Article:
Sister Mary Elizabeth (Mimi) Ballard, OSU: “….has always had the heart of a missionary.”

Afternoons from 3-5 are used for classes. A wide variety of classes – knitting, sewing, crocheting, cooking, baking and painting – are taught by volunteer women. English, dancing and exercise classes are available two to three evenings a week from 5:30-7. Childcare is available, thanks to volunteer childcare workers.

Sister Ruth Gehres will be joining Sister Mimi later this year to begin a new ministry at Casa Ursulina.

How is the center financed? The women pay one dollar a month (500 pesos) for the classes – if they can afford it, Sister Mimi explains. And that “just about pays for the utilities.” She continues, “We have an ongoing bazaar, the women hold fish fries and they host a big Independence Day fundraising celebration every year. Saint Joseph parish in my hometown of Bardstown has been very generous, giving us between four and five thousand dollars every year, a lot of people in the states donate pretty steadily, and we get small grants every now and then.”

Sister Mimi recently spent two months participating in a Sisters of Providence sabbatical program at Saint-Mary-of-the-Woods near Terre Haute, Indiana, to learn practical fiber arts skills and to be spiritually renewed. She wanted to learn the new craft to broaden the fiber arts program at Casa Ursulina. While on sabbatical, she was featured on the Providence sisters’ web site (, and she left the Woods with much more than new craft skills.

“I learned to make yarns like spinning yarn and 100 percent wool items like that,” says Sister Mimi. “And before I left, the Providence Sisters held a bingo and a few other things to raise money for two spinning wheels. They were just a great group of women. It was really something how they just got involved in this whole project. Even after I left, the sister in charge of the sabbatical program came up with more money for me to buy more equipment when I get to Chile. I thank God a lot of people like this project. I think they may like the fact that the money we generate goes directly to the women.”

Sister Mimi also has words of praise for fellow Ursuline sister Suzanne Sims, director of development and mission advancement for the Ursuline Sisters of Mount Saint Joseph.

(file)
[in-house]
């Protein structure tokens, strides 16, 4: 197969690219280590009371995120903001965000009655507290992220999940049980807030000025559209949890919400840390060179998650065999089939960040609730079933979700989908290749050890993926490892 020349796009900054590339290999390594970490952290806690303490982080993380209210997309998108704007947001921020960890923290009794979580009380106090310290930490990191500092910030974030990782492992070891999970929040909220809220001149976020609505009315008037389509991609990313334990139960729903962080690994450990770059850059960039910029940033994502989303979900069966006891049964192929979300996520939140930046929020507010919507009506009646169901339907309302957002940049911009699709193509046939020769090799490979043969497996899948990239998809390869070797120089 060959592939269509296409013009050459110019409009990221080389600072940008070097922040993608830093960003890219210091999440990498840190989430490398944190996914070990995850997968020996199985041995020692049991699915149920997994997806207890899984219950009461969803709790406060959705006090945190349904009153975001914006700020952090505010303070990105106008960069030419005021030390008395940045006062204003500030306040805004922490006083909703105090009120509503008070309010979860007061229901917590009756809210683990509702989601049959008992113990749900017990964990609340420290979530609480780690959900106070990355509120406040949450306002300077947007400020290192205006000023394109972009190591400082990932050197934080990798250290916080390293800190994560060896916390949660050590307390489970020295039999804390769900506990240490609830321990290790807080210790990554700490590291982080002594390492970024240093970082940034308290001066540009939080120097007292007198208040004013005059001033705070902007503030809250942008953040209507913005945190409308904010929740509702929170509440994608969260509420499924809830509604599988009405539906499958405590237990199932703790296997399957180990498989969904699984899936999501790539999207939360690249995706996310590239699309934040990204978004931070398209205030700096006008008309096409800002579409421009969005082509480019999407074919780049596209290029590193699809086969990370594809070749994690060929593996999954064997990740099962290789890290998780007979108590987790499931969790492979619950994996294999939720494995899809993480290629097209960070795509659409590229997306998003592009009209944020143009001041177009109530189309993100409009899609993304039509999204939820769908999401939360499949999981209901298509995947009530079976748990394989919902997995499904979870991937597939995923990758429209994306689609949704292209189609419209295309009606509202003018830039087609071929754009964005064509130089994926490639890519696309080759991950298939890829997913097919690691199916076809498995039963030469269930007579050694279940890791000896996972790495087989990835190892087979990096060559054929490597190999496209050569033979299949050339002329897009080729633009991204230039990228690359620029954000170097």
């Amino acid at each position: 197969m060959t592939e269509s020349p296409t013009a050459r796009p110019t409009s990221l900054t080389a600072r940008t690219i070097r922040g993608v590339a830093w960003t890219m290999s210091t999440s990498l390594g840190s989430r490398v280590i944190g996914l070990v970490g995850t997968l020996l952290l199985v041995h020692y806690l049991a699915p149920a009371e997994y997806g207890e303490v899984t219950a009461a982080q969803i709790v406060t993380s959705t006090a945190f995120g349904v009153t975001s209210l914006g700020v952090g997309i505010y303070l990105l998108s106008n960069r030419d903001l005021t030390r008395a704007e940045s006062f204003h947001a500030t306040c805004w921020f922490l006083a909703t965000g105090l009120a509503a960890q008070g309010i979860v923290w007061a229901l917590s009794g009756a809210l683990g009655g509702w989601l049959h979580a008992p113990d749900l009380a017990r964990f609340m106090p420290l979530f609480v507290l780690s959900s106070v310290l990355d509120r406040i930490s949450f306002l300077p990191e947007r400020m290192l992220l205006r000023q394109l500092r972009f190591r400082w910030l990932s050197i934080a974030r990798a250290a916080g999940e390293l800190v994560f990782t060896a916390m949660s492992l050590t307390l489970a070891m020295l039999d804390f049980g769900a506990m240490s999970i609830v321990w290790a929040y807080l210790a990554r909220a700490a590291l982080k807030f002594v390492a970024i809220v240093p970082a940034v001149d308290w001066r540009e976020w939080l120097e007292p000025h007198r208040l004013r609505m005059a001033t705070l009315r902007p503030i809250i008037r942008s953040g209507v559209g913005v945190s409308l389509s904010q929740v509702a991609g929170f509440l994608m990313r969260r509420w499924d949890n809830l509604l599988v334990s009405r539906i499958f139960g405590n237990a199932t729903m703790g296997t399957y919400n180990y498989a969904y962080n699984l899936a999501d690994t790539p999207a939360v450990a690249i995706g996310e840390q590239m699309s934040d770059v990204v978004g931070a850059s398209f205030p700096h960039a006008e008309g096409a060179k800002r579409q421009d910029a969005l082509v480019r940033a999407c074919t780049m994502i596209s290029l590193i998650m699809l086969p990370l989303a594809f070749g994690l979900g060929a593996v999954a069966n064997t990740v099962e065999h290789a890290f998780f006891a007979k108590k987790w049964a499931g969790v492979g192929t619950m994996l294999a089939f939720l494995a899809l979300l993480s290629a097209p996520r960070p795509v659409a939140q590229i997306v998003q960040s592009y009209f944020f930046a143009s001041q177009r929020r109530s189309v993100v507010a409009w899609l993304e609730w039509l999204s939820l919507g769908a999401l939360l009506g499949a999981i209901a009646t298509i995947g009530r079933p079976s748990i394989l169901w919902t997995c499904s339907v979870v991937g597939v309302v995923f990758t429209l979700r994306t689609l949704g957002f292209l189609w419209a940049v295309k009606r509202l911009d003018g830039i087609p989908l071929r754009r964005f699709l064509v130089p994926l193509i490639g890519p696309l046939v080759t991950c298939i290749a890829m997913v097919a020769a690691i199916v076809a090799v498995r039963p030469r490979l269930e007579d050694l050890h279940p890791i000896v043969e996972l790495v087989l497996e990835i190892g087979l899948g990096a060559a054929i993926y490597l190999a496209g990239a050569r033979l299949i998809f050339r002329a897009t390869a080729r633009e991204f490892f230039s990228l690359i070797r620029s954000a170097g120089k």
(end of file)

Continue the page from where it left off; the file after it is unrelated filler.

Sister Mimi and baby Constanza enjoy a visit at the home of Carola Pulgar, an Ursuline Associate who is one of the founders of Casa Ursulina. Constanza is the daughter of a friend of Mimi and Carola.

“Sister Suzanne has been my lifesaver on everything,” Sister Mimi proclaims. “Every time I’ve had some real big need, she’s come through. She’s been as faithful to this mission as anybody in that for any major advancement thing we’ve needed – like when we needed to build on, when we needed to get more space, when we had certain crisis situations we needed money for – she has always come through. She did it by getting the donors, by getting in contact with the people. Sister Suzanne’s always been there whenever I’ve had a need.”

Sister Ruth Gehres, associate director of communications for the Ursulines at Maple Mount, made a month-long visit to Casa Ursulina in March of 2006.

“It was amazing to me that this ministry – just 10 years old – has become such an important part of the lives of the women who are part of the Casa Ursulina community,” says Sister Ruth. “From the beginning, Mimi involved the women themselves in planning and carrying out this ministry. She knows how to bring out the best in them, and to challenge them to become leaders. This sense of empowerment is at the heart of the mission of Casa Ursulina.”

Sister Ruth found the joyful spirit at Casa Ursulina so compelling that she will soon be making a major change in her ministry.

She says, “From my first day at Casa Ursulina, I was energized by Mimi’s free spirit, creativity, and dedication to the women and children who come here for learning and growing. Days are long, and Mimi works hard, along with the women who work closely with her in coordinating the work. But she always has time to laugh, to listen, to be delighted with someone’s new idea, to be compassionate with someone in need of support. This joyful spirit is infectious; I am one of many who have ‘caught’ it.”